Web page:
Today’s market environment is strange and wonky.
Over the last few months, many remodelers have experienced weeks where the phones were quiet and then suddenly started ringing again. In some areas of the country, it’s a challenge to find team members, while in other areas, the talent lines up at the door. The economic news sounds poor, but several remodeling indicators are very positive.
All these mixed signals create feelings of uncertainty. Generally with uncertainty, it is hard to have a lot of confidence and conviction about making plans for your business. Should I push the pedal down and grow or should I pump the brakes?
It has been said, “If you don’t know the answer, then at least know the question.” Maybe in today’s market, the answer is not to look at what to do. Instead, look at what not to do.
The following are seven things I do not recommend for remodelers in the current landscape.
1. Don’t over-qualify prospects
In times of abundance, most business leaders put several filters in place to qualify prospects over the phone. These filters are often based on budget, project timeline, geographic location, personality, or other variables. In today’s unpredictable market, I would encourage removing some of these filters and allowing the dialogue to go downstream further. Tell your phone screener to back off and let the owners or salespeople go deeper on the budget discussions or project size and timing.
Today, clients will often go with a builder-grade window or standard faucet if it makes the difference in whether they can do the project.
2. Don’t judge a book by its cover
Your prospects’ financial situations may be very different than you initially think. Many of your potential clients could have a lot of cash on hand but in first talking with them, you would not realize it. This could be savings, family money, or some kind of windfall. Rather than sell them, try to be there to provide expert guidance that will help them buy. You might be surprised by the positive outcome.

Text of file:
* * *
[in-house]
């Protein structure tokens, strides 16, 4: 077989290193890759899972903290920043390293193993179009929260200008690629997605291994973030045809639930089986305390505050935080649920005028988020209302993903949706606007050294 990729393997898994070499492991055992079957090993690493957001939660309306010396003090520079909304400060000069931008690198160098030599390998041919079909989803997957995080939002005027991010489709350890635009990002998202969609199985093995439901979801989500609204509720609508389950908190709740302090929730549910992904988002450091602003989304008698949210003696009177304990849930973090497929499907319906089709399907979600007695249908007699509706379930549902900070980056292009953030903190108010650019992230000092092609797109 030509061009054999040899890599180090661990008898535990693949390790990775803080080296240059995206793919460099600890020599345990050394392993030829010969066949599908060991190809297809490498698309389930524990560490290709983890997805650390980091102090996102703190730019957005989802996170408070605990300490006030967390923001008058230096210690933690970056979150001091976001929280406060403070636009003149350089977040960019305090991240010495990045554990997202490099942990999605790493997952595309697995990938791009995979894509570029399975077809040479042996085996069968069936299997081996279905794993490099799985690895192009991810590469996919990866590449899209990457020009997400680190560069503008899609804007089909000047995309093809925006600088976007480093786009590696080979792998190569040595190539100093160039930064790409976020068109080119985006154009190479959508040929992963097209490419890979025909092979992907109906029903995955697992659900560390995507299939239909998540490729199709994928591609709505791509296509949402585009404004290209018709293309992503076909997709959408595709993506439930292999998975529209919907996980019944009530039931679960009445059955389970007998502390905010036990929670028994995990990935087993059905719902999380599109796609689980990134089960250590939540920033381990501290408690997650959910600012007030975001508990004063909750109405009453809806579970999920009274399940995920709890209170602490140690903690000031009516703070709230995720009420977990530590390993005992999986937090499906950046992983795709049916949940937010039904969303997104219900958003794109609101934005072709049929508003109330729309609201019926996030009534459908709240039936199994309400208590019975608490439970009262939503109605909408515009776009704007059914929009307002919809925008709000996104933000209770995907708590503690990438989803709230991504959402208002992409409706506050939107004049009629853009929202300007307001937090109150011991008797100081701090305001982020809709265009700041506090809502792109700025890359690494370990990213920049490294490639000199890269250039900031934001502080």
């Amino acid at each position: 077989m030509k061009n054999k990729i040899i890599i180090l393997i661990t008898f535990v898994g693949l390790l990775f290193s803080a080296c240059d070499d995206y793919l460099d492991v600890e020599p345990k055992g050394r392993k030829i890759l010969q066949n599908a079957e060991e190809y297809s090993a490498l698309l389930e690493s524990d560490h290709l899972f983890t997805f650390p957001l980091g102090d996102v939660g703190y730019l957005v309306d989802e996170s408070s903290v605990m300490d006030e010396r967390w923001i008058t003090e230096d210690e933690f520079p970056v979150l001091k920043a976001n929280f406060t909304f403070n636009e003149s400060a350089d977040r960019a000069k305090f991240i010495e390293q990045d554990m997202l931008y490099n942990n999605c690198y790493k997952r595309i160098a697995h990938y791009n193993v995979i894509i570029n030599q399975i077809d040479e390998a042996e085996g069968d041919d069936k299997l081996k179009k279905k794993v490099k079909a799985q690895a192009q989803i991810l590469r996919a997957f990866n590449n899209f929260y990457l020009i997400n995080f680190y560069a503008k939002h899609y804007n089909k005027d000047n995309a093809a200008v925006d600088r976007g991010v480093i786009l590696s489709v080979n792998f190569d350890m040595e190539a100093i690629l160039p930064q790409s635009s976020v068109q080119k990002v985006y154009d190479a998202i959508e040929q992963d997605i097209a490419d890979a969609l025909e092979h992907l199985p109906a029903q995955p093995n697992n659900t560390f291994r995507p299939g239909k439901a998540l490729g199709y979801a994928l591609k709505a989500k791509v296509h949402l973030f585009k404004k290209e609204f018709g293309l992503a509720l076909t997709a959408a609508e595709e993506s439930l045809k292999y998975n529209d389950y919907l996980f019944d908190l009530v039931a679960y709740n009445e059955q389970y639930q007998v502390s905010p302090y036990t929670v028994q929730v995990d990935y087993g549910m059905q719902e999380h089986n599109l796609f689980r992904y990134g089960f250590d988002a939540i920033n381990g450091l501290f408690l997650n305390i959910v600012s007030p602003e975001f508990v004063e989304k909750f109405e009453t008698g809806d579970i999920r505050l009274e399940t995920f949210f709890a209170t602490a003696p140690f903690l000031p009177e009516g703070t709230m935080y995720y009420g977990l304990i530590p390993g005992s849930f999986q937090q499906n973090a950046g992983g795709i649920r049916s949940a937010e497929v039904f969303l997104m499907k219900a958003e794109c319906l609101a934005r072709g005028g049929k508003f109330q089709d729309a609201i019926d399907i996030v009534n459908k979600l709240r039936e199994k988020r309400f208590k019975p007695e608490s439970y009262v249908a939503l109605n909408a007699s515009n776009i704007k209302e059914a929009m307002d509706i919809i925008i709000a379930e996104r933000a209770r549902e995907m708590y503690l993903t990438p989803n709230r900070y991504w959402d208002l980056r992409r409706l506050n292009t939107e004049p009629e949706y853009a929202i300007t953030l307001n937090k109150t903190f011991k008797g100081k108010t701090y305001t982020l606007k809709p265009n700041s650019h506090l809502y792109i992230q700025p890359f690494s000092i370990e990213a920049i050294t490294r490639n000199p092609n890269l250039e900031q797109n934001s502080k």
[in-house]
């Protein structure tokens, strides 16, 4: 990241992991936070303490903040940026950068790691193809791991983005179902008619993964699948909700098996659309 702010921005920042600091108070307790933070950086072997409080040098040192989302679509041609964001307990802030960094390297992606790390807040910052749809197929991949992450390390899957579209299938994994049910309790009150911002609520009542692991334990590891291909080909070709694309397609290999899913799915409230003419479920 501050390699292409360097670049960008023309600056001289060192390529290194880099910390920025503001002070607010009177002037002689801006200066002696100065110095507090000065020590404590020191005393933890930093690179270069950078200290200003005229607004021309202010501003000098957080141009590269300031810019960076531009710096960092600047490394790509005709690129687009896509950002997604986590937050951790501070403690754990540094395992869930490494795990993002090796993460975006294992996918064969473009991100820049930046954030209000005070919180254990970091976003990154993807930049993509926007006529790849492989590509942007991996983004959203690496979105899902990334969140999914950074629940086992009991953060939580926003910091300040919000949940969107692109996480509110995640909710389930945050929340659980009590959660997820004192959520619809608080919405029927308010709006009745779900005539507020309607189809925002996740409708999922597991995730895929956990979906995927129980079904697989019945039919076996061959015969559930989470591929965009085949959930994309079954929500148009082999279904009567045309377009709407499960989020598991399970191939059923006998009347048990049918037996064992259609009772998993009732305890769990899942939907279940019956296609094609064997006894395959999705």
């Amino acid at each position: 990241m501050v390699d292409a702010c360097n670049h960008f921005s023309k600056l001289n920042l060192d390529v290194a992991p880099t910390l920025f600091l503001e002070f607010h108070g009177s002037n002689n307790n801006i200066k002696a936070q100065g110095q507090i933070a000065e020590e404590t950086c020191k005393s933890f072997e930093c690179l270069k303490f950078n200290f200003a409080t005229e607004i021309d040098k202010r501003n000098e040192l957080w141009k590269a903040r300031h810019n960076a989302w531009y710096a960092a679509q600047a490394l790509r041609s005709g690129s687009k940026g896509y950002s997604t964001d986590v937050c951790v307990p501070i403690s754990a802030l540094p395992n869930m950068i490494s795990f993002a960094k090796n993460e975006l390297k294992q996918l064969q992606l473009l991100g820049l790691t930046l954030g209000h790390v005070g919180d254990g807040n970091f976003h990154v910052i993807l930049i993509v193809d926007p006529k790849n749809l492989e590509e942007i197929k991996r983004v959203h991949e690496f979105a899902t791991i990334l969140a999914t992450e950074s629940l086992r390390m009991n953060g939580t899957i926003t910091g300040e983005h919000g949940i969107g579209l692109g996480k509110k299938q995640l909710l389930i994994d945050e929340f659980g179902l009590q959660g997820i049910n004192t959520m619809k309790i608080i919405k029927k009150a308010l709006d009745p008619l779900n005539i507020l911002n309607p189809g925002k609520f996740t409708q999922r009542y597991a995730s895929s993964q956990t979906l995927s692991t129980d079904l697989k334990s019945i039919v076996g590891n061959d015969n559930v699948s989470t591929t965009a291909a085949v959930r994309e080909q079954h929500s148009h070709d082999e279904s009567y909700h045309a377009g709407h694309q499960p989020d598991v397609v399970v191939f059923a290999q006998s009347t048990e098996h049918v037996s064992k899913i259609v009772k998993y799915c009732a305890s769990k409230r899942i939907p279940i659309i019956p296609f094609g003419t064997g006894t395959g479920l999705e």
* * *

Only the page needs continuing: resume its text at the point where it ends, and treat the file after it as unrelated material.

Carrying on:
3. Don’t upsell
With frequent and unpredictable price escalation, I recommend that you sell down rather than up. Today, clients will often go with a builder-grade window or a standard faucet if it makes the difference in whether they can get the project built or not. This takes a different mindset on your part and a revised traditional selling process.
4. Don’t assume they will sign now
I know you would like a potential client to jump on the bullet train and immediately sign a contract, but they may be taking the scenic route instead. Make sure they have a real urgency to build now, otherwise, post-COVID priorities, such as travel and family, will take precedence over the importance of your remodeling project.
5. Don’t feel the need to pin down all the details before starting
I know this is contrary to best practices, but delaying a project in order to nail down all the specifications might cause the job to vaporize or end up being delayed much longer. Think about more allowances or even phasing the project to move it along. Set this stage at the beginning of the process and your client can help you get there.
6. Don’t continue to be strangers with past clients
Past clients are one of your greatest assets. Begin to invest an hour a day in reconnecting (an email or newsletter is not enough). Call them and visit them. These reconnects can not only be positive for business but will also help you get your mojo back.
7. Don’t think virtual relationships are okay with your team
This is a very tricky one, but we are human. I’ve noticed that the businesses I work with that have high-touch internal relationships and collaboration do much better culturally than those that are focused on the efficiency of Zoom. You might need to ease back into it, but meeting in person with your team is important.
While there are many other “don’ts,” the ones outlined here are a good start. Sometimes in life, you just need to avoid the potholes or make fewer mistakes to achieve better results or success. We are all hopeful there will be more clarity about the future but let’s begin here with the “don’ts.”